The past two days I just haven’t felt inspired or creative. Hopefully this story doesn’t show that…too badly.
Best of friends, bosom buddies, Sherry and Jim had been inseparable since Dr. Houston’s Survey of Southern American Literature in sophomore year. They partied together, vacationed together, and, of course, lived together, platonically, for the past ten years.
Maybe that’s why this going away party that she’d planned for him to celebrate his hiking the Pacific Crest trail was so difficult, for Sherry at any rate. He was going with Lila, his girlfriend of two months, who didn’t want Sherry there. It wasn’t that Sherry didn’t understand Lila, she most definitely did, but she also wanted to be Lila. “Unrequited love’s a bore.”
Jim slung his arm around her shoulder and then kissed her temple, “Great party. You know I wish you were coming with.”
“Yeah,” she said, keeping her eyes averted. No use letting his see how she felt and make him feel bad.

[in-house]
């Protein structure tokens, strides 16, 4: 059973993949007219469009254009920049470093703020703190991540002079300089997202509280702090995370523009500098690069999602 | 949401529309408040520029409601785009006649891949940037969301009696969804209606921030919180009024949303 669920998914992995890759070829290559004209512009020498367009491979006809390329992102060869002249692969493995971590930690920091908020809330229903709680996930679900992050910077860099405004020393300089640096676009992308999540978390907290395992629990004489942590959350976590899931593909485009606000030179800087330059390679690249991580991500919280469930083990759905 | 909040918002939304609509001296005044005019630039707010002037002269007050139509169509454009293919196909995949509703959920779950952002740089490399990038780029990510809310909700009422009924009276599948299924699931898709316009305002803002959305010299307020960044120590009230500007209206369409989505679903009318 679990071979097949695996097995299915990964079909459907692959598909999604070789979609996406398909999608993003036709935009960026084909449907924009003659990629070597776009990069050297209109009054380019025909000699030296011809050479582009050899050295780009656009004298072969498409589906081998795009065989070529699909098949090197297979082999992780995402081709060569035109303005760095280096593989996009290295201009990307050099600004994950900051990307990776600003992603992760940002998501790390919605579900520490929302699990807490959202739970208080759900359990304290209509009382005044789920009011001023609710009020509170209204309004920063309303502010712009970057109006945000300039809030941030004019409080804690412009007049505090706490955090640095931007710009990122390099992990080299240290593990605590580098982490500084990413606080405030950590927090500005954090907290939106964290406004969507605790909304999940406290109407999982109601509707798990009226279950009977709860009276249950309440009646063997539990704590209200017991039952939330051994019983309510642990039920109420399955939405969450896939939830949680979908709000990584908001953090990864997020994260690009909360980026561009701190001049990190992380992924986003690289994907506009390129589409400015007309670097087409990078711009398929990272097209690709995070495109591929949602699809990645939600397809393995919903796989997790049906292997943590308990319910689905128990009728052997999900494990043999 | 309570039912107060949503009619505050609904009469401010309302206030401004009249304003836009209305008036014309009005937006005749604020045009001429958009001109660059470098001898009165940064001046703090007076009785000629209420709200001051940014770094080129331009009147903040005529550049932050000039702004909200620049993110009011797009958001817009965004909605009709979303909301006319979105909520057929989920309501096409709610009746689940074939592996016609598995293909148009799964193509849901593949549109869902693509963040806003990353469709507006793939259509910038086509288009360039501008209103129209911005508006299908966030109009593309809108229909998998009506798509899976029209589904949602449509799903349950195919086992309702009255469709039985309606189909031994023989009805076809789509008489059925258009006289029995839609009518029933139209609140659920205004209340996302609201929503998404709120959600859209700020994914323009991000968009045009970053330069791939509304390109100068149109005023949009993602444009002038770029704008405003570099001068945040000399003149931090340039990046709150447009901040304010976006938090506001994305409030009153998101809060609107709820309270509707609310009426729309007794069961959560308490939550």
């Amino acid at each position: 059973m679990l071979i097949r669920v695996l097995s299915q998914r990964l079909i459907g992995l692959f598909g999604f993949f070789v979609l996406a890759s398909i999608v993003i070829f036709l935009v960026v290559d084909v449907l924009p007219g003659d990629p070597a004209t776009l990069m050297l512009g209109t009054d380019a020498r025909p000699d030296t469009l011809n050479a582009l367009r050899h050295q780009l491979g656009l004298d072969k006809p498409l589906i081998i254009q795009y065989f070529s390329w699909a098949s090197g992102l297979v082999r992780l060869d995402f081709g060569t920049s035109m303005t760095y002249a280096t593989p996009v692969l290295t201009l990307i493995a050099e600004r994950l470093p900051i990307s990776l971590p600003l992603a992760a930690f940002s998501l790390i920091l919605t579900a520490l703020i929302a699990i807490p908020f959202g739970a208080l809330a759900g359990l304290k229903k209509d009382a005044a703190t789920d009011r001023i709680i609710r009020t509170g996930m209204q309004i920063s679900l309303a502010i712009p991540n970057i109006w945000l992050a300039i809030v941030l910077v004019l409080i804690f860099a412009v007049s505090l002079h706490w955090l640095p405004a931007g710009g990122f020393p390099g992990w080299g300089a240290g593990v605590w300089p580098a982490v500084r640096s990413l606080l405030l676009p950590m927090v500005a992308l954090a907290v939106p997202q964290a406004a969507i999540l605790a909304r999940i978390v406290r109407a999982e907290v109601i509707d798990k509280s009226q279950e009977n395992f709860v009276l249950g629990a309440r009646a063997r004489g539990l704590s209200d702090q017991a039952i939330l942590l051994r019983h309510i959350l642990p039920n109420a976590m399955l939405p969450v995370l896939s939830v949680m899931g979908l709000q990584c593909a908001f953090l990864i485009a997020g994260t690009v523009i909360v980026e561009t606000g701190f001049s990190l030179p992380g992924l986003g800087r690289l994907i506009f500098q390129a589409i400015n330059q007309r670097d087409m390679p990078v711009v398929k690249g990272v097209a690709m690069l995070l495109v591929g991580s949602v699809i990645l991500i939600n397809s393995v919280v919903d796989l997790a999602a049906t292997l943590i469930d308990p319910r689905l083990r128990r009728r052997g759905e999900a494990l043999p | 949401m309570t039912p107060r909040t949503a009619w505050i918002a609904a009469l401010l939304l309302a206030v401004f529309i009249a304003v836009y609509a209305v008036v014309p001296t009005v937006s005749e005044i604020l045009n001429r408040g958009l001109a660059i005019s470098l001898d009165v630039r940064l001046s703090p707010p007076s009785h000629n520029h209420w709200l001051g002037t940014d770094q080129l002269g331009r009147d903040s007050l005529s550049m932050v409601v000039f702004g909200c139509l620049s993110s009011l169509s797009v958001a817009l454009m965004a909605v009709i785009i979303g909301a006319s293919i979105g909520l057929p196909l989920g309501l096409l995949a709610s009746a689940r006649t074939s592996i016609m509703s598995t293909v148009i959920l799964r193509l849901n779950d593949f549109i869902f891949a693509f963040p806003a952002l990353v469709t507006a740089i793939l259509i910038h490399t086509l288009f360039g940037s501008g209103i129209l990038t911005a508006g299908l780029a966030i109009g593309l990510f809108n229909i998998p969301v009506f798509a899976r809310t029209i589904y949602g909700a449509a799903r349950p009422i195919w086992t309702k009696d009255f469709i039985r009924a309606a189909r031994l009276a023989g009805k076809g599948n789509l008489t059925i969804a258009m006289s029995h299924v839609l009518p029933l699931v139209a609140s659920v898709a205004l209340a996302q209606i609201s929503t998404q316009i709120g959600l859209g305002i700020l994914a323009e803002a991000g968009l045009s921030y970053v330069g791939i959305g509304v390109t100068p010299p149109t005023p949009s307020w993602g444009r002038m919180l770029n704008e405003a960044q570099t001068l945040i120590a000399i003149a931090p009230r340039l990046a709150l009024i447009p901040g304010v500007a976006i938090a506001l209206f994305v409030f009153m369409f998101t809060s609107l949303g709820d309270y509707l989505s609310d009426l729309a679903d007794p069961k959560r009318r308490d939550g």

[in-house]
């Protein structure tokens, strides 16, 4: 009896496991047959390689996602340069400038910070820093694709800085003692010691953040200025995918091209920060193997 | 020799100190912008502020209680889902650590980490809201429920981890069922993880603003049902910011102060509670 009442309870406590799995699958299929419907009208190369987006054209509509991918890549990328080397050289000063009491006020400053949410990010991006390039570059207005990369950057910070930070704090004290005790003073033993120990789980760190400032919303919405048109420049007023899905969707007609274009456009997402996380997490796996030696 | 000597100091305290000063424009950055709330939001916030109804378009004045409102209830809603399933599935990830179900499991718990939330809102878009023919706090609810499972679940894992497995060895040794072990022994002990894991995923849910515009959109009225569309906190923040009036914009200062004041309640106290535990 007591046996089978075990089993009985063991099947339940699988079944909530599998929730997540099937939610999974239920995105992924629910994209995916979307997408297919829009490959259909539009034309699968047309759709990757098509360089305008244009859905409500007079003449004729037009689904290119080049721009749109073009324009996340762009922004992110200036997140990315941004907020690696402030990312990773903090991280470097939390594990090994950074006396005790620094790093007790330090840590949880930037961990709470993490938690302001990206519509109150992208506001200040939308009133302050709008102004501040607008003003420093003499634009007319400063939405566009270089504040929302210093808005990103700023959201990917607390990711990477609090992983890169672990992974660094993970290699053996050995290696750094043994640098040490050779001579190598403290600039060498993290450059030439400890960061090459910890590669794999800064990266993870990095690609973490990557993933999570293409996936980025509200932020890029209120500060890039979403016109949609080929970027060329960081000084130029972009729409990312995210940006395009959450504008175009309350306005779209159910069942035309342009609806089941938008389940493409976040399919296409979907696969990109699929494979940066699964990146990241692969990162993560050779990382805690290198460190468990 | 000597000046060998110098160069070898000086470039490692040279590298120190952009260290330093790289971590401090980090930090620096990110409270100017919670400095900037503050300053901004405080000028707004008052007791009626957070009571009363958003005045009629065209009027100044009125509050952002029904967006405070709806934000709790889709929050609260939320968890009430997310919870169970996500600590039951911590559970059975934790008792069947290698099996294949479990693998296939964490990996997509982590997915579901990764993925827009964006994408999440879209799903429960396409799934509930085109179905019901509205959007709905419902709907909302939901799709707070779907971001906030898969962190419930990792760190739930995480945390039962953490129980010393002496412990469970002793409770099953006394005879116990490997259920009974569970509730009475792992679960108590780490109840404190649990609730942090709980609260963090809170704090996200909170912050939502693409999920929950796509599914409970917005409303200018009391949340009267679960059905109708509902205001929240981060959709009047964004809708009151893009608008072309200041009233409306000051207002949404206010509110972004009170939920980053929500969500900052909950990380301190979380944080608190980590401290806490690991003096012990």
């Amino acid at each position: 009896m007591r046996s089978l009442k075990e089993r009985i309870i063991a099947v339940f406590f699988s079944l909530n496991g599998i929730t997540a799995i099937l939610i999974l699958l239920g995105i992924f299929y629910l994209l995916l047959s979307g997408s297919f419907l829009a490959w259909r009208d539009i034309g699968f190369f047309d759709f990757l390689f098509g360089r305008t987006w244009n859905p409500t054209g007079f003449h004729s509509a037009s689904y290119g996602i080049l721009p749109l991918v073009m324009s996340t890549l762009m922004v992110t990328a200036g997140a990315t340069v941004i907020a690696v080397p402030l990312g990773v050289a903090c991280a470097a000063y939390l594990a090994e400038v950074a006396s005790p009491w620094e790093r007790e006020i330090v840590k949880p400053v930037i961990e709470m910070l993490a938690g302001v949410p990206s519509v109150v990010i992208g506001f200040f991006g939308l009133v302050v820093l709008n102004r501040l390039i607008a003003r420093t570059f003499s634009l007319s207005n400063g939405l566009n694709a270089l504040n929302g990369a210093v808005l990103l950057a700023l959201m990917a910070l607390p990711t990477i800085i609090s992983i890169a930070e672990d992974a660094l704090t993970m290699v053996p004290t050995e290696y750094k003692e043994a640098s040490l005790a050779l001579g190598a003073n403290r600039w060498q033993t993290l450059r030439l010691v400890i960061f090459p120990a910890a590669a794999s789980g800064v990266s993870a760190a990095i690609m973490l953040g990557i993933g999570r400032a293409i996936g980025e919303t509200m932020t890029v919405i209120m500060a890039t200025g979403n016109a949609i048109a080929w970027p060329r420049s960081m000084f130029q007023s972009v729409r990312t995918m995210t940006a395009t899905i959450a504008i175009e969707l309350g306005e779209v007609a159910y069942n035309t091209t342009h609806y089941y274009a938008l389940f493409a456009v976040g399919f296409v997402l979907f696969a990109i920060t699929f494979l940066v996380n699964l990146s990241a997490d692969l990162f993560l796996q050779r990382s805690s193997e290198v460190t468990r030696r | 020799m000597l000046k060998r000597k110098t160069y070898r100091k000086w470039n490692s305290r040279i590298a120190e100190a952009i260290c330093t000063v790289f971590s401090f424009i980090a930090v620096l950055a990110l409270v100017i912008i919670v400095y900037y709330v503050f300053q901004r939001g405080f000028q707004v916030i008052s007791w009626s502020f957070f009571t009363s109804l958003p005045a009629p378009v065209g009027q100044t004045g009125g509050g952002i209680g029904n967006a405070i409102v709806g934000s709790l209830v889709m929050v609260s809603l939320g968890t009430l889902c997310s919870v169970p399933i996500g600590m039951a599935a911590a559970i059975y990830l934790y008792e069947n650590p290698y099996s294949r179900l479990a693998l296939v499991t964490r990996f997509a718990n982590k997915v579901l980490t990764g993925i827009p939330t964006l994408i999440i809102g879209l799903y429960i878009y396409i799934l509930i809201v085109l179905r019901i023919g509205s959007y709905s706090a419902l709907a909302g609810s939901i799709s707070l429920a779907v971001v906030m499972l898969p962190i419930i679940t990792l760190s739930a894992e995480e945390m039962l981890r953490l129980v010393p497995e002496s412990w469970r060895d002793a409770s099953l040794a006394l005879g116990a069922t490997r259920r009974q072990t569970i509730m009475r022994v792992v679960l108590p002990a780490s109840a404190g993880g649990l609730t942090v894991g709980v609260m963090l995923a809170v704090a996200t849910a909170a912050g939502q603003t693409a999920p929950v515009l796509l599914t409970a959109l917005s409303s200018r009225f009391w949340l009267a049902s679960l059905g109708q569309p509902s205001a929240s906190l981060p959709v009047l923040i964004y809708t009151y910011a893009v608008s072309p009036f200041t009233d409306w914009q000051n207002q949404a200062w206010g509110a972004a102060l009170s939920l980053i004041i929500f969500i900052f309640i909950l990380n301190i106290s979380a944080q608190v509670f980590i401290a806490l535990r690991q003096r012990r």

She wouldn’t be here when he got back. Being pathetically in love with her best friend was tiring and discouraging. She only had herself to blame for building her life around him. That ended the moment he and Lila walked out the door. Her own life called.
He squeezed her shoulders again before crossing the room to tall, blonde Lila whose Nordic beauty reflected his own. They looked like the perfect couple. They were crazy in love. And it sucked. Sherry kept telling herself she was happy for them. She did want him to be happy. She just couldn’t get away from the fact that she wanted him to be happy with her.
After Jim and Lila left for the airport in the morning, Sherry took her own suitcases down to her new little red corvette. Doubts homed in on her. What was she thinking? Traveling on her own? And a red corvette? It was like she was entering her mid-life crisis early.
Sliding in behind the wheel, she sat, giving herself permission to stop the trip any time, even before the on ramp to the beltway.
Something changed the instant Sherry pulled onto the highway as the wind whipped through her hair and the chorus of Kelly Clarkson’s “Miss Independent” blasted. All the locks and chains binding her, fell away. All of her doubts vanished. She sang at the top of her lungs, uncaring that other motorists might think her crazy and all the while reminded herself that she could choose to live however she wanted from now on. Yet, she couldn’t deny the black hole inside, the part of her that still felt sad and a little lost as her best friend moved on.